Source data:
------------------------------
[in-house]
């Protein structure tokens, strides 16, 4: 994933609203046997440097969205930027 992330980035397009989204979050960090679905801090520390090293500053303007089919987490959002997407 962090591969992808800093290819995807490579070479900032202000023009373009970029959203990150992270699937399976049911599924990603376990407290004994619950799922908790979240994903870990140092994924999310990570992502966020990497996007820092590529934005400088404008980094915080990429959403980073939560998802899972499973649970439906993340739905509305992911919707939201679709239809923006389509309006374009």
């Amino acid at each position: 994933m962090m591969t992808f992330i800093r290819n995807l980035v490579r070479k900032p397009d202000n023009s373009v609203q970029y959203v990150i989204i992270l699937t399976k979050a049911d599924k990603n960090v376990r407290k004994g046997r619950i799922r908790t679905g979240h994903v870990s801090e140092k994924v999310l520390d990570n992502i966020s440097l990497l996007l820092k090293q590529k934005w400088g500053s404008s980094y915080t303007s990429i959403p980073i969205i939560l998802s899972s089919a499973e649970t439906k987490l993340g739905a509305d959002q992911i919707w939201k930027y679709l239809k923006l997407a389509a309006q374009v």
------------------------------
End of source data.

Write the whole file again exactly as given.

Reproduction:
[in-house]
């Protein structure tokens, strides 16, 4: 994933609203046997440097969205930027 992330980035397009989204979050960090679905801090520390090293500053303007089919987490959002997407 962090591969992808800093290819995807490579070479900032202000023009373009970029959203990150992270699937399976049911599924990603376990407290004994619950799922908790979240994903870990140092994924999310990570992502966020990497996007820092590529934005400088404008980094915080990429959403980073939560998802899972499973649970439906993340739905509305992911919707939201679709239809923006389509309006374009």
């Amino acid at each position: 994933m962090m591969t992808f992330i800093r290819n995807l980035v490579r070479k900032p397009d202000n023009s373009v609203q970029y959203v990150i989204i992270l699937t399976k979050a049911d599924k990603n960090v376990r407290k004994g046997r619950i799922r908790t679905g979240h994903v870990s801090e140092k994924v999310l520390d990570n992502i966020s440097l990497l996007l820092k090293q590529k934005w400088g500053s404008s980094y915080t303007s990429i959403p980073i969205i939560l998802s899972s089919a499973e649970t439906k987490l993340g739905a509305d959002q992911i919707w939201k930027y679709l239809k923006l997407a389509a309006q374009v």